Rebirth of the distiller

Distillers are the latest to join the renaissance that wine, beer, olives, chocolate and several other food groups have experienced in recent years.

The American Distilling Institute started in 2003 and has grown from 86 to 900 attendees at its member meetings as the industry picks up steam. It educates new and experienced distillers about the legal and logistical aspects of the industry.

There are about 532 distilleries in the United States today. The ADI recently established a formal definition for Certified Craft Distiller: an independently owned distillery with maximum annual sales of 52,500 cases where the product is physically distilled and bottled on site.

There’s a lot of growth happening in the distilling industry, with about 320 craft distillers nationwide and 1,000 expected to be open by 2015, said Pennfield Jensen, executive director of the American Craft Distillers Association.

The growth trend is following closely on what craft brewing has experienced.

“If you were to look at the two from the same historical perspective, where craft brewing was at its early stages and about the point craft distilling is now, the data points are statistically identical,” Jensen said.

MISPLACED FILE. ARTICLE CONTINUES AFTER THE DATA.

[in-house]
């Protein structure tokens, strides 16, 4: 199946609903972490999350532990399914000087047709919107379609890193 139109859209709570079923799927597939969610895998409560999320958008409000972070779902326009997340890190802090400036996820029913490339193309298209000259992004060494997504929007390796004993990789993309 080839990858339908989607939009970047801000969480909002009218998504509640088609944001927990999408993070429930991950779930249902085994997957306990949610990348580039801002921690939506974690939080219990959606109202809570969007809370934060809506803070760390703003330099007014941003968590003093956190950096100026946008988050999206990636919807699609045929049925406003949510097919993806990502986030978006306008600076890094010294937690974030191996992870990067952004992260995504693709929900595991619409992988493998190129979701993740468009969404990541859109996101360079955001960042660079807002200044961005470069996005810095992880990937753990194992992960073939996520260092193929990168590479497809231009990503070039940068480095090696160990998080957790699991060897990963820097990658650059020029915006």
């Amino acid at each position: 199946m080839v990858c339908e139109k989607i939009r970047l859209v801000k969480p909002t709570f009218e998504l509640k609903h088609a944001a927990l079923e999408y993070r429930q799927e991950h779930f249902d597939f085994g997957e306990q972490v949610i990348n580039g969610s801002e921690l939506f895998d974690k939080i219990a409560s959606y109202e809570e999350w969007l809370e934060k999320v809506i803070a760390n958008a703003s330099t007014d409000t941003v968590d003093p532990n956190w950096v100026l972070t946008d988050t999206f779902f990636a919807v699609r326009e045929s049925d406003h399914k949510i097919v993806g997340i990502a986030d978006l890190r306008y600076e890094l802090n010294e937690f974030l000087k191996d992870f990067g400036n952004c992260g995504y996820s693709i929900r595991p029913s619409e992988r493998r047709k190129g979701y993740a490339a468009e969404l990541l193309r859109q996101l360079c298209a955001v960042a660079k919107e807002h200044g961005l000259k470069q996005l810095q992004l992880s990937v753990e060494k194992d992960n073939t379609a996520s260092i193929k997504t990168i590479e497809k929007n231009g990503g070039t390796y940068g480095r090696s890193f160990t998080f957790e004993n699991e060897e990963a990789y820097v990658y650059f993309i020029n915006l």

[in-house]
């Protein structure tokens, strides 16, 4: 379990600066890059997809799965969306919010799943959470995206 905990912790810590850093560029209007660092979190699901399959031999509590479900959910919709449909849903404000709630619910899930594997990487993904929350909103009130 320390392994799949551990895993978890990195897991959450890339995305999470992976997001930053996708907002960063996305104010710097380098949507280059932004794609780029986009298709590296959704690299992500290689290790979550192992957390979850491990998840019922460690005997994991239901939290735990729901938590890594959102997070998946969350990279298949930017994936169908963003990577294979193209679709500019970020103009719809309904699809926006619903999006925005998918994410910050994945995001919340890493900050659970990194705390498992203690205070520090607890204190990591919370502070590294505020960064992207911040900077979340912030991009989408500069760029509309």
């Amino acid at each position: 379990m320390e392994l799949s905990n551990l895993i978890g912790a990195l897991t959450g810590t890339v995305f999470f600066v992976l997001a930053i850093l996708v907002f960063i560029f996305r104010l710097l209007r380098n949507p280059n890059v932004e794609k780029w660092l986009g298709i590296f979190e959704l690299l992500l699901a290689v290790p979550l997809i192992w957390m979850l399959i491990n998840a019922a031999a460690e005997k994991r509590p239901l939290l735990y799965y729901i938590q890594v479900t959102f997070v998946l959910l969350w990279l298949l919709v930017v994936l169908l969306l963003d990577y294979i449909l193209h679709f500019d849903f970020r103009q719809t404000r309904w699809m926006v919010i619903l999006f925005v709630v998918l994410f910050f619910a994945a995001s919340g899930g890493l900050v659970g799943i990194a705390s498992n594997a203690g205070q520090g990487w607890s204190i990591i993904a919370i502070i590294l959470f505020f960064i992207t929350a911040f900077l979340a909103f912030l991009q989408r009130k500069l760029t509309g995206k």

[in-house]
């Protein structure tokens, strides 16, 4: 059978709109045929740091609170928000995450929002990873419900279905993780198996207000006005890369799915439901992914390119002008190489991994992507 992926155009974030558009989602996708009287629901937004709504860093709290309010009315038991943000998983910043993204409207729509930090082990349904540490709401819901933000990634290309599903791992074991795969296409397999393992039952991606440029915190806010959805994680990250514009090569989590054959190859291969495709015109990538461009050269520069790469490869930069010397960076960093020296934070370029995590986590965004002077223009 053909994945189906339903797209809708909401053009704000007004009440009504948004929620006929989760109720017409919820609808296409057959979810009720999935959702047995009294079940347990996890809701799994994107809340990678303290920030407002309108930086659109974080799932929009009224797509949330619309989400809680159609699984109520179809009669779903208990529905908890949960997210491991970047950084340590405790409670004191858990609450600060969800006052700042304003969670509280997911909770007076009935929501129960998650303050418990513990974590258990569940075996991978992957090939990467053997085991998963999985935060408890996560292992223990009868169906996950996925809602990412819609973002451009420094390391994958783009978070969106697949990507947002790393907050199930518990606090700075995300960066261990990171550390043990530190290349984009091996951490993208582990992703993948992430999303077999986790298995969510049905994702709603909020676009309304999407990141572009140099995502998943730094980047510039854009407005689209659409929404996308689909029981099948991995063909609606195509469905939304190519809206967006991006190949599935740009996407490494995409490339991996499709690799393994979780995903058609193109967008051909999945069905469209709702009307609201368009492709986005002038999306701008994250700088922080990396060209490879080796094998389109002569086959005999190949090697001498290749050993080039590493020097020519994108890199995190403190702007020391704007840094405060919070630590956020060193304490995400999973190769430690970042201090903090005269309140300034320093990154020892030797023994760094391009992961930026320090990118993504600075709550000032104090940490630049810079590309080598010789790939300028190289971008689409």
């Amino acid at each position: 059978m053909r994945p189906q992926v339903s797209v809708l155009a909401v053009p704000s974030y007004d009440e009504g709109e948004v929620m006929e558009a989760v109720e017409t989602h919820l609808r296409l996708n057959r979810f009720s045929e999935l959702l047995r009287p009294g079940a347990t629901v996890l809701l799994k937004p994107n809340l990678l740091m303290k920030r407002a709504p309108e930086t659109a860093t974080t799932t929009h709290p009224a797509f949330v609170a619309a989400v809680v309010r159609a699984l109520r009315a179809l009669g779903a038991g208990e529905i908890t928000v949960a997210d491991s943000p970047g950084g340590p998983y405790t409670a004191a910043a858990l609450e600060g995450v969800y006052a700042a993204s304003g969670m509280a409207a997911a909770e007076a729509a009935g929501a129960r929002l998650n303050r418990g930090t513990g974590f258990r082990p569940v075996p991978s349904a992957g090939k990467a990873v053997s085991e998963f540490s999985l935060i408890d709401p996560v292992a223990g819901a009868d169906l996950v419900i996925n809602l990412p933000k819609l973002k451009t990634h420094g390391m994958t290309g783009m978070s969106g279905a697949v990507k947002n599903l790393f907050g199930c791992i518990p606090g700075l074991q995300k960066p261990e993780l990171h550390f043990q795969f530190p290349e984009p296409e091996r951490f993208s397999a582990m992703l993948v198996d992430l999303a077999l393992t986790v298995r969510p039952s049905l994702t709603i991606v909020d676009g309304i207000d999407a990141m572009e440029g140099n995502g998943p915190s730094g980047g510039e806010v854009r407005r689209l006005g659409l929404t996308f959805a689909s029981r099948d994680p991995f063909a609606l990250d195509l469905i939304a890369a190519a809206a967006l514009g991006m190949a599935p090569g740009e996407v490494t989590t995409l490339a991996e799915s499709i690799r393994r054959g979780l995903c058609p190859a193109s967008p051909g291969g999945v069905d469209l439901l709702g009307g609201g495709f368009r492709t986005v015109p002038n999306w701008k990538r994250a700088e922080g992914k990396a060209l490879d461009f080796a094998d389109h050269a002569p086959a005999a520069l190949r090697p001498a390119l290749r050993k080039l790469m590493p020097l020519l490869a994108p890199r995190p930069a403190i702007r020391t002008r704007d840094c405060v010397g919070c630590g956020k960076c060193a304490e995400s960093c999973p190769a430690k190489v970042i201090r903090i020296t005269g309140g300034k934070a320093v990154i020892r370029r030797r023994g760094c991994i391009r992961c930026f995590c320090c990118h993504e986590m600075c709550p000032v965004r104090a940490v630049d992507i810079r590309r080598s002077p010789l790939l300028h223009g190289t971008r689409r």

The ACDA is a nonprofit trade association that assists distillers with legislative issues, brand development, marketing and distribution.

The Distilling Council of the United States, which mainly serves the major distillers, started a craft affiliate arm in 2010 because of the growing popularity of craft distilling. There are now 76 affiliate members in 29 states, said Frank Coleman, senior vice president.

Even a decade ago, there were just two dozen distillers in the United States, and most were mid-sized or large players.

“You had this very interesting consumer interest in distilled spirits that expanded over the course of the last decade,” Coleman said. “At the same time, you had this whole trend in American society about things local and flavor, the explosion of interest in different kinds of flavors in all kinds of food and beverage products.”

Consumers now desire more authenticity and heritage in their spirits, according to Coleman.

The American distilling tradition goes back to George Washington’s distillery at Mount Vernon, and was shaped by the melting pot of immigrant cultures in the United States.

Prohibition contributed to a loss of interest in distilling for about 70 years after it was repealed. The industry is only now beginning to grow again, Coleman said.

“Other than craft brewing, you’ve seen spirits take a very large chunk of market share back from the large beer producers,” he said.

Craft beers, imports, and whiskey are growing rapidly among consumers craving flavor and uniqueness.

“The highest priced products are growing the most rapidly, which suggests that consumers view the product as an affordable luxury, even in difficult times,” Coleman said.

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